}
    for(int i=0; i<n; ++i){
        cout << square_numbers[i] << endl;
    }    
    return 0;
}
  • Note you can't cout an array
  • We can also define arrays like this:
int main()
{
    int n = 10;
    int square_numbers[10];
    int favourite_numbers[10] = {3, 1, -4, 1}; // Note we haven't defined them all.;

    for(int i=0; i<n; ++i){
        square_numbers[i] = pow(i,2);
    }

    for(int i=0; i<n; ++i){
        cout << square_numbers[i] << endl;
    }    
    for(int i=0; i<n; ++i){
        cout << favourite_numbers[i] << endl;
    }        

    return 0;
}
  • You can only use curly brackets like this at initialisation time.

  • We can also declare:

    • int favourite_numbers[] = {3,1,-4,1};
  • Multidimensional arrays work too

    • int magic_square[3][3] = {{4,9,2},{3,5,7},{8,1,6}};
  • Some basic functionality exists

    • max_favourite = *max_element(favourite_numbers,favourite_numbers+10); ;

Try:

  • Create a new file multiplication_table.cpp. We are going to make it print a 10x10 multiplication table. Make it:
    • Set up a 10x10 array product.
    • Loop through all rows and columns, so that product[row][col] = row * col;
    • Loop through all rows and columns again, couting appropriately the elements of the table.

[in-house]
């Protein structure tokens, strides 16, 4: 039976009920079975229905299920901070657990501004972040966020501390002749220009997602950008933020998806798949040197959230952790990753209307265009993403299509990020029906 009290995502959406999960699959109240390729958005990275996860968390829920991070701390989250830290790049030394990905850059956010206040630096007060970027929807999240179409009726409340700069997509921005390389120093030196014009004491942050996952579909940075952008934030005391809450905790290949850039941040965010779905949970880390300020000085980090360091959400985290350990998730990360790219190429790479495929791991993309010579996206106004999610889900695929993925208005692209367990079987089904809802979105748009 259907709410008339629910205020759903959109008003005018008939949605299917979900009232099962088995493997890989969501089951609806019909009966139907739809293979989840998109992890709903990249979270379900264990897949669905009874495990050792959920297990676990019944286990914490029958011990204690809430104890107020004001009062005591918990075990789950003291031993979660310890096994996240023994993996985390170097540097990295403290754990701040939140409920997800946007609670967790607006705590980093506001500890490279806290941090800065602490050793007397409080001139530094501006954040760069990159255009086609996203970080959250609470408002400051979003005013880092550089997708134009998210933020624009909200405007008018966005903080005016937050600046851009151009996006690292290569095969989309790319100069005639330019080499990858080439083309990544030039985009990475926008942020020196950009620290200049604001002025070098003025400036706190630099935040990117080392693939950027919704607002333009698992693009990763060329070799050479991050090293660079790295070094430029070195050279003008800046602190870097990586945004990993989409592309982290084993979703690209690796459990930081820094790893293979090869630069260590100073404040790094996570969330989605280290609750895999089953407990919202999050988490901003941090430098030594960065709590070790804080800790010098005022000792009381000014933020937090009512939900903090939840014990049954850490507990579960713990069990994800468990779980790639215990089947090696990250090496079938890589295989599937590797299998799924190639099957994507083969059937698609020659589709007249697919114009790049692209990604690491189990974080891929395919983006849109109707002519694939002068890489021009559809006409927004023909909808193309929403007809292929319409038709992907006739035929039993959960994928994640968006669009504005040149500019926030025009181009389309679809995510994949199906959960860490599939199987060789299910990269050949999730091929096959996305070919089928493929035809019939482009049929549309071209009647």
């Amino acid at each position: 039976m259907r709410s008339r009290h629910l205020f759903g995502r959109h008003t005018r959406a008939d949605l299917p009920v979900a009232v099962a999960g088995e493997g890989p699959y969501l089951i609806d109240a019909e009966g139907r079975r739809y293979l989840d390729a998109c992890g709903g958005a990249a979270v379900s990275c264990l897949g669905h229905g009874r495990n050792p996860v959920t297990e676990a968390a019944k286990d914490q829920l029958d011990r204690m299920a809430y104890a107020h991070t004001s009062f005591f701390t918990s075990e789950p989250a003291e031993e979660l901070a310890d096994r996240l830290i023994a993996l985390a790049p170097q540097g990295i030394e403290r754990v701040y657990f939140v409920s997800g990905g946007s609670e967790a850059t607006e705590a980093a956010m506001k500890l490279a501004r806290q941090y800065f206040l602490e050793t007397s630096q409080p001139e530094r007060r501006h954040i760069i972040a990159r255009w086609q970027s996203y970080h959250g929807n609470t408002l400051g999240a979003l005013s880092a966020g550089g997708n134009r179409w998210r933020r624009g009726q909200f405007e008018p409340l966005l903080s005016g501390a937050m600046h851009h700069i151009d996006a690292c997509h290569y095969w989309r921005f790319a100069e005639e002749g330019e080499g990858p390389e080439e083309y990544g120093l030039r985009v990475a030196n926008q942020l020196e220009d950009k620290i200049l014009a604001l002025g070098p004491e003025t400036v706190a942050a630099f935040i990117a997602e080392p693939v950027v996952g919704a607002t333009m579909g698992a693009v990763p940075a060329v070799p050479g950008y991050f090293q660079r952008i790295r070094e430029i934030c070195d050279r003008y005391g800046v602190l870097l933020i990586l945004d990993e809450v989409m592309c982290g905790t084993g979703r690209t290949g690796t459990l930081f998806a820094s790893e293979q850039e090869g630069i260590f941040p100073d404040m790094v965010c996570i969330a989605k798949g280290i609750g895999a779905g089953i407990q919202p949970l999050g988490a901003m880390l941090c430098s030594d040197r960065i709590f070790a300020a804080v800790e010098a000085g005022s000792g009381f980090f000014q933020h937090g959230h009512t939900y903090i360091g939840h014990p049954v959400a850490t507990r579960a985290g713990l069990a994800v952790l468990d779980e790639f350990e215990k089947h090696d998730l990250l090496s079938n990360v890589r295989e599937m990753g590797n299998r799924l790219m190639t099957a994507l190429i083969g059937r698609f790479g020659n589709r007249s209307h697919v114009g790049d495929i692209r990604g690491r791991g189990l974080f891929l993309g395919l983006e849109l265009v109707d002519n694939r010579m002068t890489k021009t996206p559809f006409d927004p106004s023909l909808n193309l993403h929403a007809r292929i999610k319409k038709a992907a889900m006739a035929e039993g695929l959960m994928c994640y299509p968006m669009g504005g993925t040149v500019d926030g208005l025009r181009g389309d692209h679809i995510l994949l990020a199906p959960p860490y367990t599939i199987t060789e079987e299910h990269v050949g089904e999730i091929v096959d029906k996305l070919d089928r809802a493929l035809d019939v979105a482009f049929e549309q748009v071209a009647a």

• Edit read_from_file.cpp so that it reads in a list of numbers from numbers.txt (no more than 10 numbers long), puts them in an array, and then calculates the mean of those numbers.

Join in:

  • const int n = 10;

11. Functions and header files

Writing functions allows us to do more complicated things.

Join in:

  • New file! learning_functions.cpp
#include <iostream>

using namespace std;

int sign_function(int n)
{
    int sign;
    if(n>0){
        sign = 1;
    } else if(n==0){
        sign = 0;
    } else {
        sign = -1;
    }
    return sign;
}

int main()
{
    int n;
    n = 3;
    cout << sign_function(n) << endl;

    return 0;
}
  • Global and local variables.
  • Note: order is important. What happens if you define sign_function after main?

Your turn:

  • Add an extra function to this file, absolute_value, which returns the absolute value of an integer which is passed to it.
  • Add an extra line to the main function so that it also displays the absolute value of n.

Join in:

  • There is a way to define functions with main first: it's called 'forward declaration'.
  • In general, this is better because it allows more flexible code.
#include <iostream>

using namespace std;

int sign_function(int n);

int main()
{
    int n;
    n = 3;
    cout << sign_function(n) << endl;

    return 0;
}

int sign_function(int n)
{
    int sign;
    if(n>0){
        sign = 1;
    } else if(n==0){
        sign = 0;
    } else {
        sign = -1;
    }
    return sign;
}
  • Compile and run!
  • Now we're going to split our sign_function and absolute_value functions into separate files, and call them from our main file.